In a recent television interview Whoopie Goldberg described how she got her first one-woman show in New York: Whoopie was performing her nightclub act and director Mike Nichols was in the audience. He came backstage and offered to create a show for her in a Broadway theater. Whoopie said she didn't know if that was such a good idea; what if she were lousy? Nichols asked if she'd ever been lousy before and Whoopie replied, "Sure!" His response was, "Then it's no big deal. You'll just be lousy on Broadway."
To me, that reply was brilliant!
Fear of failure is one of the biggest obstacles to success. Yet every major achievement is preceded by many failures. It's the lessons you learn from your mistakes, how well you apply those lessons to future endeavors, and how quickly you bounce back, that matter in the long run.
Great leaders know this is true. Tom Watson, Sr., the founder of IBM, was often quoted as saying, "The way to accelerate your rate of success is to double your failure rate."
One of my clients, a savvy executive in a Fortune 500 company agrees: "I tell my folks to make at least 10 mistakes a day. If they're not making that many mistakes each day, they're not trying hard enough."
But, oh my, how we human beings hate to fail. So sometimes we need a little encouragement to overcome that fear. Here's where leaders can step in. The general manager of an insurance company, concerned that her salespeople were so afraid of failure that they hesitated to take even well-calculated risks, took action at a sales meeting. She put two $100 bills on the table and related her most recent failure, along with the lesson she had learned from it. Then she challenged anyone else at the meeting to relate a bigger failure and "win" the $200. When no one spoke up, she scooped up the money and said that she would repeat her offer at each monthly sales meeting. From the second month on, the manager never again got to keep the $200, and as people began to discuss their failures, the sales department became more successful, quadrupling its earnings in one year.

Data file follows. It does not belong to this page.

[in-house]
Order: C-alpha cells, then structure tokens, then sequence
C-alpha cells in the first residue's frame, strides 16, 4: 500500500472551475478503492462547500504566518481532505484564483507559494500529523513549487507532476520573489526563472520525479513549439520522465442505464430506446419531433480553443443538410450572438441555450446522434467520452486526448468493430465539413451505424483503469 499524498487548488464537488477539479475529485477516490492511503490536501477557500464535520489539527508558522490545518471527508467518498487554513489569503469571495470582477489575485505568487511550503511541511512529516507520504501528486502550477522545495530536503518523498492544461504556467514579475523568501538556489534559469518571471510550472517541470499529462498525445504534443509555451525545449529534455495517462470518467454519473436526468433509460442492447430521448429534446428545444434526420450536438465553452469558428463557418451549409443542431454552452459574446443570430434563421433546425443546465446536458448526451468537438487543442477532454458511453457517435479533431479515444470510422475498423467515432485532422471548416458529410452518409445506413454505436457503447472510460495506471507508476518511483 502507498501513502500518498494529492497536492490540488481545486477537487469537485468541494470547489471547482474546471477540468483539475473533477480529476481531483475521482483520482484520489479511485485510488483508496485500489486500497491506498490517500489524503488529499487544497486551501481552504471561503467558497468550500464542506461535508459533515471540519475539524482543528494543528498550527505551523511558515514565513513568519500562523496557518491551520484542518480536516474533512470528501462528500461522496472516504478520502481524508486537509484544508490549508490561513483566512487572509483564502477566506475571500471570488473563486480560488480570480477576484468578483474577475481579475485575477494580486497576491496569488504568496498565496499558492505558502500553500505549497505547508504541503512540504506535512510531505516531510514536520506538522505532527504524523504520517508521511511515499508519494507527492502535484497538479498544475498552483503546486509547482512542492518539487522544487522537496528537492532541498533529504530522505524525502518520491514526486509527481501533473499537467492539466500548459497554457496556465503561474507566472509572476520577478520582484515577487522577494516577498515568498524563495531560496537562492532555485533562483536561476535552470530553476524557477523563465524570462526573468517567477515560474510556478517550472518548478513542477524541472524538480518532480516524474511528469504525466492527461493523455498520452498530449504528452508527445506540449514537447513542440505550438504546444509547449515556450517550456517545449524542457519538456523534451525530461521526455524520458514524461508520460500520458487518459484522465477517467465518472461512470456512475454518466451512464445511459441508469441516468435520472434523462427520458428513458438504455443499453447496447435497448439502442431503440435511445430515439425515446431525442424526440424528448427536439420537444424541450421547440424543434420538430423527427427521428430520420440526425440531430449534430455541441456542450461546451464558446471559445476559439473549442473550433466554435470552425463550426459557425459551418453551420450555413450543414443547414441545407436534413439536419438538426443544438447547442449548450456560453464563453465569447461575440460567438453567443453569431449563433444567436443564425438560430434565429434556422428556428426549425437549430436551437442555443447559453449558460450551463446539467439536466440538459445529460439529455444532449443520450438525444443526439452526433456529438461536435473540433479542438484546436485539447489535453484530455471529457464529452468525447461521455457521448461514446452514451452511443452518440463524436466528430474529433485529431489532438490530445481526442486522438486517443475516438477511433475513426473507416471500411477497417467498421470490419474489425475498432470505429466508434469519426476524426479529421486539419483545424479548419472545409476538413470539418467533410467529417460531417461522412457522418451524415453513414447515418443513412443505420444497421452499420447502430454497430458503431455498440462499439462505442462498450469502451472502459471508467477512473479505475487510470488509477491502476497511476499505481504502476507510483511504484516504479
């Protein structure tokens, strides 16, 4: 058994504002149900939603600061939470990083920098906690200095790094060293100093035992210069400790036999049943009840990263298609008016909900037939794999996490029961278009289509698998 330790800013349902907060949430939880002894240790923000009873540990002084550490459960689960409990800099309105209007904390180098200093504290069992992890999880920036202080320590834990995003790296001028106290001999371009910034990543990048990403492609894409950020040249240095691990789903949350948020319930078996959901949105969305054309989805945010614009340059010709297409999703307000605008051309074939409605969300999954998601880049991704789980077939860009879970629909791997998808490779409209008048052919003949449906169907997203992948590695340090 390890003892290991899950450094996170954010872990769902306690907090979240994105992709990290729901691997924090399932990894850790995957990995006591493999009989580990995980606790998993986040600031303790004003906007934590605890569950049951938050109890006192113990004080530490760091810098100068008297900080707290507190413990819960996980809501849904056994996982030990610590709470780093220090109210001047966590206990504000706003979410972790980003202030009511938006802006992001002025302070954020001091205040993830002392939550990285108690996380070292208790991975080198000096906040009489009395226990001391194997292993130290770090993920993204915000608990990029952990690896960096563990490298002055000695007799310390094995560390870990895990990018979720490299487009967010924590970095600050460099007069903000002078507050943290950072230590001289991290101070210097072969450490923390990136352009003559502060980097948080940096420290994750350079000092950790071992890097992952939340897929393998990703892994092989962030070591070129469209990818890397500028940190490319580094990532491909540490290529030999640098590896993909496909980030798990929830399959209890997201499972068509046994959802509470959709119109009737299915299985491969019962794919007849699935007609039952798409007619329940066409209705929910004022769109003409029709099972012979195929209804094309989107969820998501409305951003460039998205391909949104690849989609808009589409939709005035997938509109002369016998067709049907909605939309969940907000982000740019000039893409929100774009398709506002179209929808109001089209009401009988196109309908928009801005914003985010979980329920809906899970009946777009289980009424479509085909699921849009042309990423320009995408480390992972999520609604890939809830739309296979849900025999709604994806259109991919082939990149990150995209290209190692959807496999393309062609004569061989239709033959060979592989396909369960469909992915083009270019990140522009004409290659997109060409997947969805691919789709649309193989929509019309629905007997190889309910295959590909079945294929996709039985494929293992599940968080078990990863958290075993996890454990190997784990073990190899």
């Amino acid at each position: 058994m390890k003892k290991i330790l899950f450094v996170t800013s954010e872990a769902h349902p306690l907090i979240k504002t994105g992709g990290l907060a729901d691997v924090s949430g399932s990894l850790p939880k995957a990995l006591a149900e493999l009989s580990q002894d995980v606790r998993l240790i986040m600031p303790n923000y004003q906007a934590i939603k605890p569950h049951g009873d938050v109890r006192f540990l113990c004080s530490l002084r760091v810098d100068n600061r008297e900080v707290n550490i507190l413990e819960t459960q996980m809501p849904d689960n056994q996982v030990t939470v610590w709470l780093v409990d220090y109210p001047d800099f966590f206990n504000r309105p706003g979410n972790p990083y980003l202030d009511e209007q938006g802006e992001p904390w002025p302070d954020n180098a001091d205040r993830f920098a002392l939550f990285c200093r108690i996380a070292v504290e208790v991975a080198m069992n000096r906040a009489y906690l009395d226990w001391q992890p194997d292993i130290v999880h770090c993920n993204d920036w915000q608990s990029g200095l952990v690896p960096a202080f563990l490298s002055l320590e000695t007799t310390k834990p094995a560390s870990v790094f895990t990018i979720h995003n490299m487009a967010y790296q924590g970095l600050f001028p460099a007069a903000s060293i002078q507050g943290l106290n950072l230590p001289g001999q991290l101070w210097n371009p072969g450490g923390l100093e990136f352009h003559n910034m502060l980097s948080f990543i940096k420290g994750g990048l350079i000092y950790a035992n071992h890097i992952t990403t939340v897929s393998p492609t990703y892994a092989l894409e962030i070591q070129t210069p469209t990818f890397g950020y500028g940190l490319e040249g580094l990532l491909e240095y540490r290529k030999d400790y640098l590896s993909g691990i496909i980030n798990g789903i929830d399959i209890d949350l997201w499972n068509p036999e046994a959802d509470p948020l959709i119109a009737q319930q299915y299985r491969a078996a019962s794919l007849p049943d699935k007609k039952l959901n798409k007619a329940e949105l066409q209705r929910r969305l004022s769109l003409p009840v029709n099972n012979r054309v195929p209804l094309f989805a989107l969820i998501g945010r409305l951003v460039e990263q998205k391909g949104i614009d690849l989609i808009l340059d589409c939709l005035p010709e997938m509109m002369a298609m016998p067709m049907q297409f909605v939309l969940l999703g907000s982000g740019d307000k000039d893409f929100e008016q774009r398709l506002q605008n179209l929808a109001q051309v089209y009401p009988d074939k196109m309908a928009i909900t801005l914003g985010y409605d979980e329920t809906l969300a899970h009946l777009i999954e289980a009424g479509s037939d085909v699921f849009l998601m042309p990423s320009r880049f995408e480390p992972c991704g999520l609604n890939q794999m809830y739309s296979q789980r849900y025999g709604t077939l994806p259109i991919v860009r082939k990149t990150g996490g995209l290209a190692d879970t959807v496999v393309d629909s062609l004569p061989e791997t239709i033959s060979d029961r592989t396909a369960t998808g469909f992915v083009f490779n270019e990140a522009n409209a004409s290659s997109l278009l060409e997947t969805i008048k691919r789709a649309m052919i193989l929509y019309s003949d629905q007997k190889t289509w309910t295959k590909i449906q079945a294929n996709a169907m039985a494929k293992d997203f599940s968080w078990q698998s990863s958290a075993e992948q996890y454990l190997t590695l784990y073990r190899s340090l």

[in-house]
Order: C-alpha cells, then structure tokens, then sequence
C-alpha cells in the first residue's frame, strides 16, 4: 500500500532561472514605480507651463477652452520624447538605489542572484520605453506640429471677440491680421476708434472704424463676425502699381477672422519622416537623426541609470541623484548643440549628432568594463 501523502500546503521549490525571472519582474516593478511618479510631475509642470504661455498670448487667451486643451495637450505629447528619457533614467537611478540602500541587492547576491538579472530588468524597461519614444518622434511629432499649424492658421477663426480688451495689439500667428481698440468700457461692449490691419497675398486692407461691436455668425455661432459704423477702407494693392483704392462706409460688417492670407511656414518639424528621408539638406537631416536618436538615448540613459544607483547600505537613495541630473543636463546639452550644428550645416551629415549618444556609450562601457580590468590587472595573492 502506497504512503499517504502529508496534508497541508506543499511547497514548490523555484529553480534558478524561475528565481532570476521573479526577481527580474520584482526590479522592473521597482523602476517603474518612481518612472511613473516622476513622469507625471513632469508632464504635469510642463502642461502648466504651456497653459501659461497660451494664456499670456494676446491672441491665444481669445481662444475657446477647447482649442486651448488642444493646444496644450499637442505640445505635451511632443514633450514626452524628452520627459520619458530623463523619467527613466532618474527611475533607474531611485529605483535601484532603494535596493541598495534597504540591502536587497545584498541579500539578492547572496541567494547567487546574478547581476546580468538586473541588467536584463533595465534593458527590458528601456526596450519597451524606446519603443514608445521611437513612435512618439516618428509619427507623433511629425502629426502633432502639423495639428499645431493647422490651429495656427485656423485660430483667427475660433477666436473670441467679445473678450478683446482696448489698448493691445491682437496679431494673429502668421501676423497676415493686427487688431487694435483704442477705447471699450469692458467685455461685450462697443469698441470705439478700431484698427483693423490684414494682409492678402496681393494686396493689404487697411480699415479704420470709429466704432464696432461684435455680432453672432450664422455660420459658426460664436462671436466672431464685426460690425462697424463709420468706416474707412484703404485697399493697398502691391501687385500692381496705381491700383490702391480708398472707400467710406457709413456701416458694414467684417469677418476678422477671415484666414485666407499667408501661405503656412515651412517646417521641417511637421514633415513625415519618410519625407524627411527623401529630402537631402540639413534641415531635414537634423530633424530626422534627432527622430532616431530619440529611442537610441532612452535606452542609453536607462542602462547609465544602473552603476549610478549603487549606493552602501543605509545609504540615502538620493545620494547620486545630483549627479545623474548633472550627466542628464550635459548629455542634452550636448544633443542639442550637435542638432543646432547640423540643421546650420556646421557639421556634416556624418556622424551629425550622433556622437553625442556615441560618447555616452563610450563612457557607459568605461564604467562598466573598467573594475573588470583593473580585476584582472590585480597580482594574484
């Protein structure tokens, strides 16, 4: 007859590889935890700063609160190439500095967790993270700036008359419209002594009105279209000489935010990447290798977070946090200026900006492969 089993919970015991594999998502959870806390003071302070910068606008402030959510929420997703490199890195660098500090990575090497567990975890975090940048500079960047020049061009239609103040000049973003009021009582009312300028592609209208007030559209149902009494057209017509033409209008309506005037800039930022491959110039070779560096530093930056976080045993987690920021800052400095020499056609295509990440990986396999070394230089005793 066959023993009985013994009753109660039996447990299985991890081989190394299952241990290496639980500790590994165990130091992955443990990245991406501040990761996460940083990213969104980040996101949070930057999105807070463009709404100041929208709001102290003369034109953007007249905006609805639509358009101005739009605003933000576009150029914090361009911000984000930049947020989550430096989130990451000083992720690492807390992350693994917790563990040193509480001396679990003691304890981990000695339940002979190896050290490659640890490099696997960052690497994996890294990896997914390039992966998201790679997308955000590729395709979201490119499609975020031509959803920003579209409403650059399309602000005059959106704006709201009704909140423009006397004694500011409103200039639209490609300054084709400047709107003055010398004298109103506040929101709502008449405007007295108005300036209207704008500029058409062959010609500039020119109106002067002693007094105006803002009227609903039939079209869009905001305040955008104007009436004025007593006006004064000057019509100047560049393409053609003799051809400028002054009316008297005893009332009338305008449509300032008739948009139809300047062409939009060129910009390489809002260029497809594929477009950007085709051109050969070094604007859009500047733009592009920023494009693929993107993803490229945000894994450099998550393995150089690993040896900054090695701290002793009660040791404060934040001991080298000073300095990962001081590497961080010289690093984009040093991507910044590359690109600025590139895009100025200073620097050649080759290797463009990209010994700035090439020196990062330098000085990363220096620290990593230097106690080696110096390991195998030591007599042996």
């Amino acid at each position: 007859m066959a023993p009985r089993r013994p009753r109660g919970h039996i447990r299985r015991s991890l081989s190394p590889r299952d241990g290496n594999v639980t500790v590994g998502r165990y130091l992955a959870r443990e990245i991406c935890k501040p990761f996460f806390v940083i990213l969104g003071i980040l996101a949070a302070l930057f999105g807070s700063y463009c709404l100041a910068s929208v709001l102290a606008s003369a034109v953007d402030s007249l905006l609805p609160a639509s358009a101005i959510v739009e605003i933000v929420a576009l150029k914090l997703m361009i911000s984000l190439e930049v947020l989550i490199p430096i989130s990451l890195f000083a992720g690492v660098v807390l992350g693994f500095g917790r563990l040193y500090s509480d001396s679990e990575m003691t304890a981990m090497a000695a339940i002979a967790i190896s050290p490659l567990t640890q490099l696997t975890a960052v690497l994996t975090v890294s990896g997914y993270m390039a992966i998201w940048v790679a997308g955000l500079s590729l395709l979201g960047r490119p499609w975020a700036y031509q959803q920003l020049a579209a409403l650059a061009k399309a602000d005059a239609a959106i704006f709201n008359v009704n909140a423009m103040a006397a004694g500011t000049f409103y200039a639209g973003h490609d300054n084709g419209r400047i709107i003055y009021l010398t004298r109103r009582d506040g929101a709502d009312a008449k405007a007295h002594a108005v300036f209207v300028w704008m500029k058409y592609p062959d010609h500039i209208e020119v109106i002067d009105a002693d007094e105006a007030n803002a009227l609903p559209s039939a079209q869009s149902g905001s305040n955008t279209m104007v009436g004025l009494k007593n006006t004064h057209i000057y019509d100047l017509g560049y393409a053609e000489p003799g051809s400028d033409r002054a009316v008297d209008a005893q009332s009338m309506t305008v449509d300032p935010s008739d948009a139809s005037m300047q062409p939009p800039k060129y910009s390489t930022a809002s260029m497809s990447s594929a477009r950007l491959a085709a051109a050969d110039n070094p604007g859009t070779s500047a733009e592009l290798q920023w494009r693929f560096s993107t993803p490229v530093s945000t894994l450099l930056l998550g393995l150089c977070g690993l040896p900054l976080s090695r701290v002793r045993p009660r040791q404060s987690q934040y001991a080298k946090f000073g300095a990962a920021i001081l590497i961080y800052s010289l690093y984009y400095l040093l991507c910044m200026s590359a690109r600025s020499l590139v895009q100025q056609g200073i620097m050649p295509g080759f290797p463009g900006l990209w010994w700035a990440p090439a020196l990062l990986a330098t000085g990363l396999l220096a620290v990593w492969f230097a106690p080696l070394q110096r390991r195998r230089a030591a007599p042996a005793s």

"Failure is not a crime. Failure to learn from failure is," said Walter Wriston, the former chairman of CitiCorp. But it can be difficult for people to have a genuine discussion about failure that doesn't include blame or rationalization. To facilitate this kind of productive conversation, the United States Army developed “After Action Reviews.” Organizations around the world now use AARs to help employees learn from their mistakes, prevent future errors, and find new solutions to problems.
Basically, the AAR process assembles people who were involved in a planned project or event and asks them to answer these questions:
- What was the desired outcome?
- What was the actual outcome?
- Why were there differences between what we wanted and what we achieved?
- What did we learn? What would we do differently next time?
Organizations looking to increase innovation are also finding ways to encourage and even reward mistakes. DuPont's Textile Fibers Division awards a quarterly "failure trophy." To be recognized, the failed efforts must have been ethically sound, recognized as failures quickly, and learned from thoroughly. DuPont realizes that insight and knowledge come as much from failure as they do from success. Understanding what doesn't work may be at least as important as understanding what does, especially if these errors are revealed early in a project when few resources have been committed and other approaches can be tested.
The heart of creativity is trial and error. Thomas Edison's early attempts to come up with the right filament for the light bulb were dismal failures. He tried a thousand different materials—with no success. A colleague once asked him if he felt his time had been wasted, since he had discovered nothing. "Hardly," Edison is said to have retorted. "I have discovered a thousand things that don't work."
What about you? Had any good failures lately?